What Biden’s Proposed Tax Hikes Mean for Average Americans
After signing the $1.9 trillion coronavirus stimulus package into law, President Joe Biden is proposing several tax increases to help pay for mounting government debt. The Committee for a Responsible Federal Budget reported that the budget deficit could exceed $3 trillion again this year.
The Congressional Budget Office reported that the government hit a record $3.1 trillion deficit in 2020. Prior to the American Rescue Act passing, the CBO projected the deficit for 2021 would drop to $2.3 trillion, but the new aid package could change that if measures aren’t taken to increase government revenue. Biden is looking to pay down that debt through higher taxes, largely for corporations and high earners. If passed, this would be the first major tax hike since 1993.
An Overview of Biden’s Tax Hike Proposals
Provisions of the proposal include an increase in the corporate tax rate from 21% to 28%, and an increased tax rate of 39.6%, up from 37%, for individuals earning more than $400,000 adjusted gross income. Biden has also proposed an increase in capital gains tax for individuals earning at least $1 million annually, Bloomberg reported. This income would be taxed at the regular income tax rate of $39.6%.
“High earners, that is, those earning more than $1 million a year, will be expected to pay taxes up to 39.6% plus investment incomes similar to the rate of wage incomes. This will affect their net earnings but make economic equity more visible,” said Michael Hammelburger, CEO of The Bottom Line Group, spotlighting one of the perceived benefits of the proposed tax plan.
At first glance, the news could appear to be positive for many middle-income Americans. “For now, it appears that middle-class families will be spared a direct tax increase,” Andrew Silverman, a tax analyst from Bloomberg Intelligence, told Bloomberg News.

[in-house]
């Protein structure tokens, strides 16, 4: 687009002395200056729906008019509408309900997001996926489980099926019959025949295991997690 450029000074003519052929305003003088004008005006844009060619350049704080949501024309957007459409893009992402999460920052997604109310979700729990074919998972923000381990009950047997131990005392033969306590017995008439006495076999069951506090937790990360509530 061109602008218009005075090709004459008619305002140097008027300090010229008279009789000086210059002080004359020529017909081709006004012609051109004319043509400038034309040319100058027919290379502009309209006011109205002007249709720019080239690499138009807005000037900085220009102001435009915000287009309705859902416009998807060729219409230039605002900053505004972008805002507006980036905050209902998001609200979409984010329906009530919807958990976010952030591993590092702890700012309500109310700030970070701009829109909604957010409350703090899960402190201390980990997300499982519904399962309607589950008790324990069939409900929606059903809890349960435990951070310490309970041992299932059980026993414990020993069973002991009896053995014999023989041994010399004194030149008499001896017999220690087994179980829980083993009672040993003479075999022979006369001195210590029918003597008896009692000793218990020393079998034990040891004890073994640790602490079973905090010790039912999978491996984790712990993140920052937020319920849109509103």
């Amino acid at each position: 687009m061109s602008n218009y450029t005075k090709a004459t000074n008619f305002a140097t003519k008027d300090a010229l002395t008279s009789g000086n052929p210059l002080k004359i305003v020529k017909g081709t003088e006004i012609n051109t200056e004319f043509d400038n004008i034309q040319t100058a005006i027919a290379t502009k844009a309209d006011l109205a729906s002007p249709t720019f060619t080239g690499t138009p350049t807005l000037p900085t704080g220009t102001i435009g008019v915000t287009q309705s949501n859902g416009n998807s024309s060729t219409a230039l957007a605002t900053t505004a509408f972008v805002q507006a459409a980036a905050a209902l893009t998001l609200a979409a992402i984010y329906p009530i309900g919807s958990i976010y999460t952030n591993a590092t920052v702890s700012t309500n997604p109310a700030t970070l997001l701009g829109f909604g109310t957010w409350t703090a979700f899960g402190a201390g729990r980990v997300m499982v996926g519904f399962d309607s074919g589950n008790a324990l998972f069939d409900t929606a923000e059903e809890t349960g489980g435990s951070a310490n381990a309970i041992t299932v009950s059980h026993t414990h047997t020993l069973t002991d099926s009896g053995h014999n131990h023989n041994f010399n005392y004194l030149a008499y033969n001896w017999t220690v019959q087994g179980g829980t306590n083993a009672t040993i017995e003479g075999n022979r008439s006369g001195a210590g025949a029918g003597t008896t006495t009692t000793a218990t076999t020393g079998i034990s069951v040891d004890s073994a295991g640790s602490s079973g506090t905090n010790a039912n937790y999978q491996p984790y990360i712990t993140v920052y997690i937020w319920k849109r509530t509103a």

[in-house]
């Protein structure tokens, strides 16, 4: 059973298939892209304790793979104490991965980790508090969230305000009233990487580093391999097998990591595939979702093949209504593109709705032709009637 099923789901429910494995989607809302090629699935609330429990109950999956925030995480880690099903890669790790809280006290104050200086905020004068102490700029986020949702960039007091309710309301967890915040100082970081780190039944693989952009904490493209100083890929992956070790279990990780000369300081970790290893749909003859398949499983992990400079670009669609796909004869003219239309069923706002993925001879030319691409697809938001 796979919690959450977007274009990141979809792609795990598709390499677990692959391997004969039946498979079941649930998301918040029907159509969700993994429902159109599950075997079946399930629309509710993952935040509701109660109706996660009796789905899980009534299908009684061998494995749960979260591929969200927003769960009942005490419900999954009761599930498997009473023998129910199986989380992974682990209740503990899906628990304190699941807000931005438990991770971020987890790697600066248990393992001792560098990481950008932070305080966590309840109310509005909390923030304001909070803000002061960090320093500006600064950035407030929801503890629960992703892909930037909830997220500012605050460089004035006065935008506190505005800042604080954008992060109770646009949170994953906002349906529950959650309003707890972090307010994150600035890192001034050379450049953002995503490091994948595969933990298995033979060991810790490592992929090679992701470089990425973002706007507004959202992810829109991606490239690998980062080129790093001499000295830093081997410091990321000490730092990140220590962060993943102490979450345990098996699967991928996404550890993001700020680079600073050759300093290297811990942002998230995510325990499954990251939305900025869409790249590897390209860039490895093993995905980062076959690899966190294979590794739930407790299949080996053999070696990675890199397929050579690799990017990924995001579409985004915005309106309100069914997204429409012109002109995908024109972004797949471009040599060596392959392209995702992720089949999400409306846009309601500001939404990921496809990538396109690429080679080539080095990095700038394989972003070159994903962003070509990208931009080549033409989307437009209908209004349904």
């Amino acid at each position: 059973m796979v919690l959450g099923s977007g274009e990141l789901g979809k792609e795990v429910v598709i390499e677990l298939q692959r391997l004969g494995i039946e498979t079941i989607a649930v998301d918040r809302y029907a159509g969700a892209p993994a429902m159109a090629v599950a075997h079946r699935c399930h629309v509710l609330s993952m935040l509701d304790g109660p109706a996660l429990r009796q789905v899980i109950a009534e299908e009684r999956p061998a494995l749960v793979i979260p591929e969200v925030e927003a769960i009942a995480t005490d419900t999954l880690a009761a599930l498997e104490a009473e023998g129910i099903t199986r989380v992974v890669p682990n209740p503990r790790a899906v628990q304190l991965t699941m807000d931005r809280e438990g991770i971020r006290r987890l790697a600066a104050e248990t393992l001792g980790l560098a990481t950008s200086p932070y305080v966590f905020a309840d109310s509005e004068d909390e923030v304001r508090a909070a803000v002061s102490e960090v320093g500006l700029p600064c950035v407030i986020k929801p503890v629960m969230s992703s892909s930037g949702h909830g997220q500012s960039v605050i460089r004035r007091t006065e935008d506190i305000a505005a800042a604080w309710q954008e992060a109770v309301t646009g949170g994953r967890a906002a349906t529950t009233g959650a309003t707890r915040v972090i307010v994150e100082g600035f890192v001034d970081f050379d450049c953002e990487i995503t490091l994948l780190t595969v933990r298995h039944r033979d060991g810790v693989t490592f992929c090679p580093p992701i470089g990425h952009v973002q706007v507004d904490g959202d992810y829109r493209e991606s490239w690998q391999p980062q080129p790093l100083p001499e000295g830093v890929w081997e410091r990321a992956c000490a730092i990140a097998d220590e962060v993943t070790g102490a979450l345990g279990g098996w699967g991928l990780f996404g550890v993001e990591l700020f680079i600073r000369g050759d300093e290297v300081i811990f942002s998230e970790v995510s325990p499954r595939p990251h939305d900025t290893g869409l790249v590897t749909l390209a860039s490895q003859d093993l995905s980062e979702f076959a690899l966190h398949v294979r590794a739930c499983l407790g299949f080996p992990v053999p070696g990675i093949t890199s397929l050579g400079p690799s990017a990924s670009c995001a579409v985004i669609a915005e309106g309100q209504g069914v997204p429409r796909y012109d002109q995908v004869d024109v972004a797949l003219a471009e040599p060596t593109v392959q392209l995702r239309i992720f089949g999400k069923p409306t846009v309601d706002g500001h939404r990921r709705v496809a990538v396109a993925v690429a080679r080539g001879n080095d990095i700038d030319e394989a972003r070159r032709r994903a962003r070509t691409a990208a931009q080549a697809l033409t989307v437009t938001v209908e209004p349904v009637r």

However, changing the corporate tax rate could adversely affect smaller businesses who, for whatever reason, file using C-corp status. President Trump’s change to a flat tax of 21% for C corporations, rather than retaining graduated corporate tax brackets, adversely affected those with less than approximately $88,000 in taxable income, Harry Daniels, CPA, partner and president of Duggan Joiner and Company in Ocala, Florida, pointed out.
Daniels also offered insight on how corporate tax hikes could affect everyday consumers and middle-class wage earners. “In the operation of a business, there are three quadrants. The profits have to be shared with the government in the form of taxes, with shareholders as a return for their investment in the company and finally, within the company for expansion and growth,” he said. “The one quadrant the company has little to no control over is the government and taxes. Congress generally does not ask us for our input regarding tax policy.”
A hike to 28% for C corporations could lead small business owners and larger corporations alike to cut corners, reduce spending or increase income in other ways. Achieving these goals could take the form of layoffs, postponing hourly wage hikes unless federally mandated and even raising prices on consumers.